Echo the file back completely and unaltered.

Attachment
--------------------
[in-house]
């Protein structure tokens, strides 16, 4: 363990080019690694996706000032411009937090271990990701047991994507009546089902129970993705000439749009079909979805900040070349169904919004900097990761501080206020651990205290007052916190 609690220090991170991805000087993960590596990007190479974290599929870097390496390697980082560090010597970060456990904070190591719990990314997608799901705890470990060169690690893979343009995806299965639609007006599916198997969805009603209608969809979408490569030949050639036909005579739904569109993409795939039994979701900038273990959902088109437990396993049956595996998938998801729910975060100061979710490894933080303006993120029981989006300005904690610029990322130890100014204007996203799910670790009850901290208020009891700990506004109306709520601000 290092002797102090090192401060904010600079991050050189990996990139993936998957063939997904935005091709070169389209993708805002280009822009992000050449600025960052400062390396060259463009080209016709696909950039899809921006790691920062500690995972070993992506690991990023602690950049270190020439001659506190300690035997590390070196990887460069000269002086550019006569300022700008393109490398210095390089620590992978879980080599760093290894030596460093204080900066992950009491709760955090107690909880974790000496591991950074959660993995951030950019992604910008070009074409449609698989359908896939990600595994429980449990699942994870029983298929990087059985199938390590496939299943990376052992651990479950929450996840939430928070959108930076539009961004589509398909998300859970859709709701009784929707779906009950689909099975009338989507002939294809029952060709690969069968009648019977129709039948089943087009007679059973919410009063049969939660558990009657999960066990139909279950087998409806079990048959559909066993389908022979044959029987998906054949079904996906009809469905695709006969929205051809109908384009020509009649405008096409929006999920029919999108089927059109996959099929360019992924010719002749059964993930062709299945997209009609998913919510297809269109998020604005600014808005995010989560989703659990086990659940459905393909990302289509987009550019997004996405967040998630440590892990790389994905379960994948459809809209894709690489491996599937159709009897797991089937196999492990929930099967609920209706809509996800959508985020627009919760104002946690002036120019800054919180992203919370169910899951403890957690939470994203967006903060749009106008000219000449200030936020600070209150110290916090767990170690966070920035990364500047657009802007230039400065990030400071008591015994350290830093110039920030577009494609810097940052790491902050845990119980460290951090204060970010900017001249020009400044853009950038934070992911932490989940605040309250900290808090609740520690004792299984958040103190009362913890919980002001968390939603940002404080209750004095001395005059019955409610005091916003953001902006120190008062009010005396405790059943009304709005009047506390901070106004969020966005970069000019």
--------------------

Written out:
[in-house]
């Protein structure tokens, strides 16, 4: 363990080019690694996706000032411009937090271990990701047991994507009546089902129970993705000439749009079909979805900040070349169904919004900097990761501080206020651990205290007052916190 609690220090991170991805000087993960590596990007190479974290599929870097390496390697980082560090010597970060456990904070190591719990990314997608799901705890470990060169690690893979343009995806299965639609007006599916198997969805009603209608969809979408490569030949050639036909005579739904569109993409795939039994979701900038273990959902088109437990396993049956595996998938998801729910975060100061979710490894933080303006993120029981989006300005904690610029990322130890100014204007996203799910670790009850901290208020009891700990506004109306709520601000 290092002797102090090192401060904010600079991050050189990996990139993936998957063939997904935005091709070169389209993708805002280009822009992000050449600025960052400062390396060259463009080209016709696909950039899809921006790691920062500690995972070993992506690991990023602690950049270190020439001659506190300690035997590390070196990887460069000269002086550019006569300022700008393109490398210095390089620590992978879980080599760093290894030596460093204080900066992950009491709760955090107690909880974790000496591991950074959660993995951030950019992604910008070009074409449609698989359908896939990600595994429980449990699942994870029983298929990087059985199938390590496939299943990376052992651990479950929450996840939430928070959108930076539009961004589509398909998300859970859709709701009784929707779906009950689909099975009338989507002939294809029952060709690969069968009648019977129709039948089943087009007679059973919410009063049969939660558990009657999960066990139909279950087998409806079990048959559909066993389908022979044959029987998906054949079904996906009809469905695709006969929205051809109908384009020509009649405008096409929006999920029919999108089927059109996959099929360019992924010719002749059964993930062709299945997209009609998913919510297809269109998020604005600014808005995010989560989703659990086990659940459905393909990302289509987009550019997004996405967040998630440590892990790389994905379960994948459809809209894709690489491996599937159709009897797991089937196999492990929930099967609920209706809509996800959508985020627009919760104002946690002036120019800054919180992203919370169910899951403890957690939470994203967006903060749009106008000219000449200030936020600070209150110290916090767990170690966070920035990364500047657009802007230039400065990030400071008591015994350290830093110039920030577009494609810097940052790491902050845990119980460290951090204060970010900017001249020009400044853009950038934070992911932490989940605040309250900290808090609740520690004792299984958040103190009362913890919980002001968390939603940002404080209750004095001395005059019955409610005091916003953001902006120190008062009010005396405790059943009304709005009047506390901070106004969020966005970069000019």